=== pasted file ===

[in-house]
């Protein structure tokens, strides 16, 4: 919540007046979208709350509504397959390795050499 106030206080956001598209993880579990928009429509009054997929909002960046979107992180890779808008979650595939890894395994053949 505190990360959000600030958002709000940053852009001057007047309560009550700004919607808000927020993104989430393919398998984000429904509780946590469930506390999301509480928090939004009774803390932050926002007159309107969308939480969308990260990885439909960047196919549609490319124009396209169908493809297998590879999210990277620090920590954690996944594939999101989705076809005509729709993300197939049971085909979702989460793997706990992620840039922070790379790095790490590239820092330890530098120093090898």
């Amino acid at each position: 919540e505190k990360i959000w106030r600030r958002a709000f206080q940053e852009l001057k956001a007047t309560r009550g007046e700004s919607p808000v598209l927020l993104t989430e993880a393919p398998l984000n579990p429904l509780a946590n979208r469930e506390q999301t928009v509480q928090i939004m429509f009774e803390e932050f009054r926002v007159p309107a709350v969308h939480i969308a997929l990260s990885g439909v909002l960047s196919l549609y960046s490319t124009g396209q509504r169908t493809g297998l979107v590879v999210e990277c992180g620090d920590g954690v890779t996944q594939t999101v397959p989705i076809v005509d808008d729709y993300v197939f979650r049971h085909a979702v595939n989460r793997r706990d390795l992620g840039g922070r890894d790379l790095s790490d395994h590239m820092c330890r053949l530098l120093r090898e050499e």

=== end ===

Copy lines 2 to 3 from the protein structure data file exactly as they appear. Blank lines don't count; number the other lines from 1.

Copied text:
């Protein structure tokens, strides 16, 4: 919540007046979208709350509504397959390795050499 106030206080956001598209993880579990928009429509009054997929909002960046979107992180890779808008979650595939890894395994053949 505190990360959000600030958002709000940053852009001057007047309560009550700004919607808000927020993104989430393919398998984000429904509780946590469930506390999301509480928090939004009774803390932050926002007159309107969308939480969308990260990885439909960047196919549609490319124009396209169908493809297998590879999210990277620090920590954690996944594939999101989705076809005509729709993300197939049971085909979702989460793997706990992620840039922070790379790095790490590239820092330890530098120093090898």
């Amino acid at each position: 919540e505190k990360i959000w106030r600030r958002a709000f206080q940053e852009l001057k956001a007047t309560r009550g007046e700004s919607p808000v598209l927020l993104t989430e993880a393919p398998l984000n579990p429904l509780a946590n979208r469930e506390q999301t928009v509480q928090i939004m429509f009774e803390e932050f009054r926002v007159p309107a709350v969308h939480i969308a997929l990260s990885g439909v909002l960047s196919l549609y960046s490319t124009g396209q509504r169908t493809g297998l979107v590879v999210e990277c992180g620090d920590g954690v890779t996944q594939t999101v397959p989705i076809v005509d808008d729709y993300v197939f979650r049971h085909a979702v595939n989460r793997r706990d390795l992620g840039g922070r890894d790379l790095s790490d395994h590239m820092c330890r053949l530098l120093r090898e050499e």